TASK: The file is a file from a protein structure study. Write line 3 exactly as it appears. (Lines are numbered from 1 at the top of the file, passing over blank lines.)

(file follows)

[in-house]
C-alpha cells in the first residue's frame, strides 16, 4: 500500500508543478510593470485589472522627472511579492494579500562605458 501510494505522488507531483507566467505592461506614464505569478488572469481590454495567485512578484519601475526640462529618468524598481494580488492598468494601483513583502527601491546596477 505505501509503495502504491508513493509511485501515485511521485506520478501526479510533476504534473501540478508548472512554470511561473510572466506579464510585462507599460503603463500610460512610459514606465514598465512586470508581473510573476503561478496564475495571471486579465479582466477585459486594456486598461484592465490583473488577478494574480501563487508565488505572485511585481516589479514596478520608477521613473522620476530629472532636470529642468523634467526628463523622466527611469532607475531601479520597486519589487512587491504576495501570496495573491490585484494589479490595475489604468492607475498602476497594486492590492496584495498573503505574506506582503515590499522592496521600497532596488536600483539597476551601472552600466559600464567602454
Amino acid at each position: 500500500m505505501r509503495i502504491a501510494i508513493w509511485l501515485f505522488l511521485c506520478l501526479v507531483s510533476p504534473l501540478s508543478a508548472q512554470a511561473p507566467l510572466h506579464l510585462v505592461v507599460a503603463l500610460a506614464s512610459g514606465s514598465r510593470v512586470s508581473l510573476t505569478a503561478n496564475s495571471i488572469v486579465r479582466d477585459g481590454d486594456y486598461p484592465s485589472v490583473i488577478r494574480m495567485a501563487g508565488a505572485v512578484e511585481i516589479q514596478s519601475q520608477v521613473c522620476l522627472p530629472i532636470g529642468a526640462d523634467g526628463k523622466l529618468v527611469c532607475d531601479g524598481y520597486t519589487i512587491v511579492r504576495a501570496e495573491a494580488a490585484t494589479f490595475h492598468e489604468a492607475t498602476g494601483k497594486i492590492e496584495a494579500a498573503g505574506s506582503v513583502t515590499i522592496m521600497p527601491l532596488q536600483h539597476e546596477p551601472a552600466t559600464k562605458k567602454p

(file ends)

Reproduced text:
Amino acid at each position: 500500500m505505501r509503495i502504491a501510494i508513493w509511485l501515485f505522488l511521485c506520478l501526479v507531483s510533476p504534473l501540478s508543478a508548472q512554470a511561473p507566467l510572466h506579464l510585462v505592461v507599460a503603463l500610460a506614464s512610459g514606465s514598465r510593470v512586470s508581473l510573476t505569478a503561478n496564475s495571471i488572469v486579465r479582466d477585459g481590454d486594456y486598461p484592465s485589472v490583473i488577478r494574480m495567485a501563487g508565488a505572485v512578484e511585481i516589479q514596478s519601475q520608477v521613473c522620476l522627472p530629472i532636470g529642468a526640462d523634467g526628463k523622466l529618468v527611469c532607475d531601479g524598481y520597486t519589487i512587491v511579492r504576495a501570496e495573491a494580488a490585484t494589479f490595475h492598468e489604468a492607475t498602476g494601483k497594486i492590492e496584495a494579500a498573503g505574506s506582503v513583502t515590499i522592496m521600497p527601491l532596488q536600483h539597476e546596477p551601472a552600466t559600464k562605458k567602454p